I guarantee that while watching this Talk, you will feel feelings.  Check it out below:

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The Huffington Post calls Lizzie’s Talk “a lesson in acceptance and self love” (Source).  The International Business Times says Lizzie’s goal is “to help diminish the hate that comes her way by overriding it with an inspirational message of love and acceptance” (Source).

Even though I’ve seen thousands of presentations, after watching Lizzie’s TEDx Talk, I find myself in awe at the power of words.  A great speech can transform the way we look at someone – can make someone labeled “a monster” by cyberbullies into a beautiful human being, a hero and champion for women.  A great speech can make us feel deep empathy and compassion for others.  A great speech can change our perspective and can change the way we view the world.  A great speech can make us move from apathy to hope and optimism.  Lizzie’s presentation was masterful, and she makes her audience feel like we are better people for having watched her speak.

What is your reaction to Lizzie’s TEDx Talk?  Please share your thoughts in the “Comments” section!

Want To Be Happy? Be Grateful by David Steindl-Rast

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Thank you for being so patient, Creating Communication readers, during this overwhelmingly busy time in my life!  Work has been off-the-charts busy with overhauling our online course; teaching extra classes; and handling more student issues than usual.  My graduate class has also been crazy as we wrap up our semester.  My final research paper was due yesterday, and our class final exam will be next week.  Because I will be so busy studying this week and over the weekend, I elected to stay in Orlando for Thanksgiving as opposed to driving to my hometown.  Though I am sad I won’t see family, I am exhausted.  I need a break, and I can’t wait to spend some time alone.  Do you ever feel that way?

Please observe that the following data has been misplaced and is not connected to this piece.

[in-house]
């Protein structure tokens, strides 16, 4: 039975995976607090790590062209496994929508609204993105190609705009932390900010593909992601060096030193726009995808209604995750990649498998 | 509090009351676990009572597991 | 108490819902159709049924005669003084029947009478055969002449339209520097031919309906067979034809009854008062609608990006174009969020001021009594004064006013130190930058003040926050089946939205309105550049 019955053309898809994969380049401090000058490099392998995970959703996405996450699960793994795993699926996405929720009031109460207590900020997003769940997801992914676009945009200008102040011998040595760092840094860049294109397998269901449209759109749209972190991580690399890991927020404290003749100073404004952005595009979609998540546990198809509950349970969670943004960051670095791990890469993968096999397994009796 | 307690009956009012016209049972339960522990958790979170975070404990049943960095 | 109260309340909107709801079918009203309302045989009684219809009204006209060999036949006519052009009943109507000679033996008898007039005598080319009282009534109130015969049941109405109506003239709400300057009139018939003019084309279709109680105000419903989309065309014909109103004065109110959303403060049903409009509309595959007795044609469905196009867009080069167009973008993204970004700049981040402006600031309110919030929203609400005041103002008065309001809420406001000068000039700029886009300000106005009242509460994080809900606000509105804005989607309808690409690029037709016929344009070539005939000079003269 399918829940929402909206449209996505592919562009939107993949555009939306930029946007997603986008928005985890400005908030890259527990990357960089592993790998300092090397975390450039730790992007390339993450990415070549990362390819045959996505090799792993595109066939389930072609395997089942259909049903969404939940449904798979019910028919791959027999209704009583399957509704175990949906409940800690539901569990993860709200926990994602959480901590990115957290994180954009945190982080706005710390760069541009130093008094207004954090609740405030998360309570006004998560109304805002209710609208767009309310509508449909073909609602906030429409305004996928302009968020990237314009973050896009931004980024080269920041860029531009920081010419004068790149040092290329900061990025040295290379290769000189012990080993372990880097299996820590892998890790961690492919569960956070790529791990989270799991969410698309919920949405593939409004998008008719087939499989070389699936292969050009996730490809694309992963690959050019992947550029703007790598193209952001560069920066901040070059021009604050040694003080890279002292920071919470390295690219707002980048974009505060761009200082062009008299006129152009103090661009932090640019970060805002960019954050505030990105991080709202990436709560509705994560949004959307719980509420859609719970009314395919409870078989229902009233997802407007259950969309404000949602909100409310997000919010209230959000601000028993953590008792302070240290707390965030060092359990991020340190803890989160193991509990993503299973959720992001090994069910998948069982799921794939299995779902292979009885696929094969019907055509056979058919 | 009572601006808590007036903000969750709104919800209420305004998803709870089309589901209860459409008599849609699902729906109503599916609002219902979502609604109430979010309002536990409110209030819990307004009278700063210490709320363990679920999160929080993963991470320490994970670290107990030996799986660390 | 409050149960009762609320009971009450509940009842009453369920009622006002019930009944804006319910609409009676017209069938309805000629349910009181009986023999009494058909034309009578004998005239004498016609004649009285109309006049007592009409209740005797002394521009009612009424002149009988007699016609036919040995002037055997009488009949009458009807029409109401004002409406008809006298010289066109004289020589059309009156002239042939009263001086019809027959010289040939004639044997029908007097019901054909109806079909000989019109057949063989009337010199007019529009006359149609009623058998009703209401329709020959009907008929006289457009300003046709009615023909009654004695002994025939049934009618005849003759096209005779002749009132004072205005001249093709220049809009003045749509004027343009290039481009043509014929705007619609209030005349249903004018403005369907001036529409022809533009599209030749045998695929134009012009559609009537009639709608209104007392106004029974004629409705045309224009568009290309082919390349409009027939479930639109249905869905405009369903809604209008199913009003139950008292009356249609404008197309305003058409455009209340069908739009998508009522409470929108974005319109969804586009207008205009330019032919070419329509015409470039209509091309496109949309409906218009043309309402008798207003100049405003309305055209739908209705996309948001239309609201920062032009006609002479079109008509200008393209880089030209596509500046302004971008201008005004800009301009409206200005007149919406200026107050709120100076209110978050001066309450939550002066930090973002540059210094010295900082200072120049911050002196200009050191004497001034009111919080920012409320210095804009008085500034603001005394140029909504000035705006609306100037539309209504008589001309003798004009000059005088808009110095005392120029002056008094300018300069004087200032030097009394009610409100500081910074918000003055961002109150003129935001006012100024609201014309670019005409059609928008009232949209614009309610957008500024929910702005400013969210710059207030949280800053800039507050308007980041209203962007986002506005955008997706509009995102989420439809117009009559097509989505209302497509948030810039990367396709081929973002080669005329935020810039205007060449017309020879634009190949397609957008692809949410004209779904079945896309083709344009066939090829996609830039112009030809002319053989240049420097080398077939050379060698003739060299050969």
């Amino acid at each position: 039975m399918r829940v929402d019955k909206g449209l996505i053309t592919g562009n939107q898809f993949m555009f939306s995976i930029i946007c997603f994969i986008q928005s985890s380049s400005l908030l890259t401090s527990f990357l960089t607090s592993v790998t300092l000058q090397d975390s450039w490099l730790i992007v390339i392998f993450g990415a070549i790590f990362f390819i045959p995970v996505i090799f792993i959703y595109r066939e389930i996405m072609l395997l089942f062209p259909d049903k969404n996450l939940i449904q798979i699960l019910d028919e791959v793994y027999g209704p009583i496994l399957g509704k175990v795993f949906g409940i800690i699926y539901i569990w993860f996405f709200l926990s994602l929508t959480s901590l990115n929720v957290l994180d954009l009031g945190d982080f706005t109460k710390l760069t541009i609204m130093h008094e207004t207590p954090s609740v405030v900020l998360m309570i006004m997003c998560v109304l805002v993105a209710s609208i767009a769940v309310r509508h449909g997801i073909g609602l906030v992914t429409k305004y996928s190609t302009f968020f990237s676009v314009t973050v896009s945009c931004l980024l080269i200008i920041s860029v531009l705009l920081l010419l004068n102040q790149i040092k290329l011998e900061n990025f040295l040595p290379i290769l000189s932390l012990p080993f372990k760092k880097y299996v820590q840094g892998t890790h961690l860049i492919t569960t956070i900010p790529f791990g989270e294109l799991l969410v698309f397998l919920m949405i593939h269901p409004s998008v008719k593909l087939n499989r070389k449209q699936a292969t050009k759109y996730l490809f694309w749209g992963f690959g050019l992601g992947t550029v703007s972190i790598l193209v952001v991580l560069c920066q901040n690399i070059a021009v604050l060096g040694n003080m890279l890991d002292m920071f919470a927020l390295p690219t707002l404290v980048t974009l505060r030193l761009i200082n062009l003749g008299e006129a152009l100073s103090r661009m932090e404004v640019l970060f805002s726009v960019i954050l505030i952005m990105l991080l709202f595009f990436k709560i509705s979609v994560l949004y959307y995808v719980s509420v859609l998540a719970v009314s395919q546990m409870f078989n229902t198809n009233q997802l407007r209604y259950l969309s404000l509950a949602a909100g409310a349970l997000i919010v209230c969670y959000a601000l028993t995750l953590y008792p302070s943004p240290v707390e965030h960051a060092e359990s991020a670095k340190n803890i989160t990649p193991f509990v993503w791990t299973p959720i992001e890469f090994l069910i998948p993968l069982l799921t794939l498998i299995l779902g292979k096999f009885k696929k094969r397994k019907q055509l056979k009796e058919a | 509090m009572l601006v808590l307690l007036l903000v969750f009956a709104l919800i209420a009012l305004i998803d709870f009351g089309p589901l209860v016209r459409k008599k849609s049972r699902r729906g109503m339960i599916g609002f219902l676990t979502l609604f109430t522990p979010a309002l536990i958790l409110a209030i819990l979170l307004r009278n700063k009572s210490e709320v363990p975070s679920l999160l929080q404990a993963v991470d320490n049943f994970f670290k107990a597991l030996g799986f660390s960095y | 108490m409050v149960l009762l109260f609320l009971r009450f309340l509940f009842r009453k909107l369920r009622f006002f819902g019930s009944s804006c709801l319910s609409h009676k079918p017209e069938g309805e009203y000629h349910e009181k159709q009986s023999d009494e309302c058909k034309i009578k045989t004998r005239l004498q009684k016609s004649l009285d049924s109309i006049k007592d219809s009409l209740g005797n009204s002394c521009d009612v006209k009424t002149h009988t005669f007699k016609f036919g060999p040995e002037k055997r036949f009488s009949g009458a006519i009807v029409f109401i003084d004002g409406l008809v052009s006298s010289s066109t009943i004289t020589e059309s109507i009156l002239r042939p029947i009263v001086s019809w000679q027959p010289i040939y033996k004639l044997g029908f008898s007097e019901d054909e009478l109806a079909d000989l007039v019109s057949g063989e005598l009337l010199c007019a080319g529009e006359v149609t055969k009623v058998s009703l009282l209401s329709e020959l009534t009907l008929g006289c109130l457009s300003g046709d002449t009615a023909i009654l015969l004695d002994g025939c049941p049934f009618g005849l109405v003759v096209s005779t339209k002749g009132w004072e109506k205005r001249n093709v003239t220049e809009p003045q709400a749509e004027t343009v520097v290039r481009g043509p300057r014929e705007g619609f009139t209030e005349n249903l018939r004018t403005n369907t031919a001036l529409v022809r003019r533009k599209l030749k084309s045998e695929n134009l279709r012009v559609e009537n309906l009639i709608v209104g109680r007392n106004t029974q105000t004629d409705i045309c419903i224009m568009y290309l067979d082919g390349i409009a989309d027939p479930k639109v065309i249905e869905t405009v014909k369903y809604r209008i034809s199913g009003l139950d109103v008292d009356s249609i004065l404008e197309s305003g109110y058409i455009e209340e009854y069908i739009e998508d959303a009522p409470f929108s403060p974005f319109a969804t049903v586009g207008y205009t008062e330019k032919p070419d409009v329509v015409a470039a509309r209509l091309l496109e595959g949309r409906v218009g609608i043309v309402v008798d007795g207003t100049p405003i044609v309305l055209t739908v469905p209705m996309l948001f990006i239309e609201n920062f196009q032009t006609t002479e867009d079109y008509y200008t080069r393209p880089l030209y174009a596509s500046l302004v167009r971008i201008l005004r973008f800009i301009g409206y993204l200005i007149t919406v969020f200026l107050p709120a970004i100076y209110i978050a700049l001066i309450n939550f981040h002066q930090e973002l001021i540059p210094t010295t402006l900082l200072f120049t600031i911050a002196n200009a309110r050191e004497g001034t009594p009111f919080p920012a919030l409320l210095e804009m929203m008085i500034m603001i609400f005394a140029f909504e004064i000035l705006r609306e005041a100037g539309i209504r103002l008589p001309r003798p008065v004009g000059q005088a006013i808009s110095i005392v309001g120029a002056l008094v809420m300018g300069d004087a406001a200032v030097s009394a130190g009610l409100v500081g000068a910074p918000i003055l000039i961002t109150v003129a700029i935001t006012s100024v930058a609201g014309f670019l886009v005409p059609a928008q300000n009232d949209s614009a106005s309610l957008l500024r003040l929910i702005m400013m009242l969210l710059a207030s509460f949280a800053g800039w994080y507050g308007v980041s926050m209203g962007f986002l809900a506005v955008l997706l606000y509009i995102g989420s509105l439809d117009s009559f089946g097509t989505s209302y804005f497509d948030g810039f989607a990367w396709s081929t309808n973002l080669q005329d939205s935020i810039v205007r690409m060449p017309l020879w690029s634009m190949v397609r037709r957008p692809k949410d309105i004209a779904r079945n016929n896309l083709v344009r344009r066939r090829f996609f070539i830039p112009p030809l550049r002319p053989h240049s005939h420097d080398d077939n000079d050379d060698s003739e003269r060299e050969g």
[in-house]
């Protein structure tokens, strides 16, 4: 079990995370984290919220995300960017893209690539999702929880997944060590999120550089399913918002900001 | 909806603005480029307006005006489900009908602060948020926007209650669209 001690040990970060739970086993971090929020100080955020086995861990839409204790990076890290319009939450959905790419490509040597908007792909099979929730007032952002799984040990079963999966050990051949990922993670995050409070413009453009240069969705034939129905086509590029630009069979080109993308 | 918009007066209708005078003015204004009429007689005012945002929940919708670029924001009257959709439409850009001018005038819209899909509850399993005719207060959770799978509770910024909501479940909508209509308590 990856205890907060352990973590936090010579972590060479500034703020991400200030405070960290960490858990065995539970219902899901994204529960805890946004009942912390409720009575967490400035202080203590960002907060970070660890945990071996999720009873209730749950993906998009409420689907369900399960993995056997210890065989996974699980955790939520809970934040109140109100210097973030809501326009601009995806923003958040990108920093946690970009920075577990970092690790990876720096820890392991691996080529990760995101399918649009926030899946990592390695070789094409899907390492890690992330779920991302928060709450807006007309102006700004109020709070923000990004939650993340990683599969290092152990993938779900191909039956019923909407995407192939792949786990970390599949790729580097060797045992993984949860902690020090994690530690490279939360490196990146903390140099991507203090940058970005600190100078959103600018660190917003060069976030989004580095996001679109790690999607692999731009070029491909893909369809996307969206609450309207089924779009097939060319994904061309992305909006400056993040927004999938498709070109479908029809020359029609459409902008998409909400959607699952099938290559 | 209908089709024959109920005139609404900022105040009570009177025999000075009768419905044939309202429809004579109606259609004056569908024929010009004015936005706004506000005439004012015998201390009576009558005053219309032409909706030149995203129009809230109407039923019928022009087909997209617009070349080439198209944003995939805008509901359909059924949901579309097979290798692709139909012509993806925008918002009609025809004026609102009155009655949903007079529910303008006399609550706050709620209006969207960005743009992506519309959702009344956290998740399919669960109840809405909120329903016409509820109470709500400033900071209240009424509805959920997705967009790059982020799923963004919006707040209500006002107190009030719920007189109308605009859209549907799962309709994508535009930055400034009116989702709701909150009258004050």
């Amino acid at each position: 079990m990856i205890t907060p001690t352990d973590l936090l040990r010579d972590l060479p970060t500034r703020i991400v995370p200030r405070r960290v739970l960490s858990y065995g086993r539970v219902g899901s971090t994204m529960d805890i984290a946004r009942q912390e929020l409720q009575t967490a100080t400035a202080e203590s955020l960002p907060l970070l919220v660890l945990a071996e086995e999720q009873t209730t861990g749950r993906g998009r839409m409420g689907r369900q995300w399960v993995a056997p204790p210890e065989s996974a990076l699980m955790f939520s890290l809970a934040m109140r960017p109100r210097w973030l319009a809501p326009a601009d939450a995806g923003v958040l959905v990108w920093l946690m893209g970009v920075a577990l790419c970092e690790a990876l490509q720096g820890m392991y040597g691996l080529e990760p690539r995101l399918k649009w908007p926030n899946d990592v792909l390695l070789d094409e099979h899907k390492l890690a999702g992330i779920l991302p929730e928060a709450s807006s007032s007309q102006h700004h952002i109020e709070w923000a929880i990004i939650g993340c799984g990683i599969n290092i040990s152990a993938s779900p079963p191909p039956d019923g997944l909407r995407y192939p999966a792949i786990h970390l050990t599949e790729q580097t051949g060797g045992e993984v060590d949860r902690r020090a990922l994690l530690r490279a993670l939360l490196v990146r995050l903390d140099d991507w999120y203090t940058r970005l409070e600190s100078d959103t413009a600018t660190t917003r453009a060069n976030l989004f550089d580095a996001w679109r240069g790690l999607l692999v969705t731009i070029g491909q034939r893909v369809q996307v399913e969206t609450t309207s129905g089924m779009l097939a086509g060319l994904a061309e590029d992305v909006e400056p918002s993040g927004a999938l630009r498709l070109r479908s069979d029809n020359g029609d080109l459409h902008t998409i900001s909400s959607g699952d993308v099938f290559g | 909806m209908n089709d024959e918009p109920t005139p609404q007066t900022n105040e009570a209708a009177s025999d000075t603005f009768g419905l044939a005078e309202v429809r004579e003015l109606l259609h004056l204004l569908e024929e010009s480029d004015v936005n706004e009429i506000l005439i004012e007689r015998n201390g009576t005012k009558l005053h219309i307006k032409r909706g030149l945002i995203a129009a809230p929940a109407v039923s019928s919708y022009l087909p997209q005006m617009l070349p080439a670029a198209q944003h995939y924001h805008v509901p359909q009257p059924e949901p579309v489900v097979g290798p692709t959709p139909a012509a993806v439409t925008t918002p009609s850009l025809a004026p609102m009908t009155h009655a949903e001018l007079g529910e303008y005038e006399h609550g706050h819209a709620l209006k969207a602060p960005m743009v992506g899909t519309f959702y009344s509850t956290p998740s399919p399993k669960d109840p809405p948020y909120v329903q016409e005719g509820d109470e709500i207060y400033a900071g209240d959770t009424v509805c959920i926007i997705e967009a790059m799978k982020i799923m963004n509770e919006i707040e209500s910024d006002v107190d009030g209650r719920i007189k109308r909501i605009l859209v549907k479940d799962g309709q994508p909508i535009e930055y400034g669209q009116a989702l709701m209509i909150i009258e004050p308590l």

This Thanksgiving, I am focusing on slowing down and being grateful despite the frenzy going on around me.  Brother David Steindl-Rast’s TED Talk could not have come at a more perfect time for me.  Called “Want To Be Happy? Be Grateful,” the Benedictine monk teaches us how to calm ourselves and to focus on giving thanks.  Check out his beautiful lesson below:

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This Thanksgiving, I am going to stop, stand still in the middle of the tornado that is my life right now, and be thankful for every single blessing I have been taking for granted.  Whether you will be traveling and spending time with family or, like me, home alone, I hope you will find some time to stop, meditate, and be thankful.

Wishing you a Happy Thanksgiving!

 

The Importance of Storytelling in Public Speaking

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While studying for my Quantitative Research Methods in Communication midterm this weekend, I took a much-needed mental break to visit TED.com.  Because so many of my friends are or were online daters, the title of Amy Webb’s “How I Hacked Online Dating” immediately caught my eye.

I started watching it, and I marveled at the seamless, perfect blend of data and numbers with story in Webb’s TED Talk.  Her casual, audience-centered delivery and her beautiful supporting visuals rounded out all three legs of the presentation stool, and as a result, Webb delivered one of the strongest TED speeches with slides that I’ve actually EVER seen on the TED website.  Watch it here: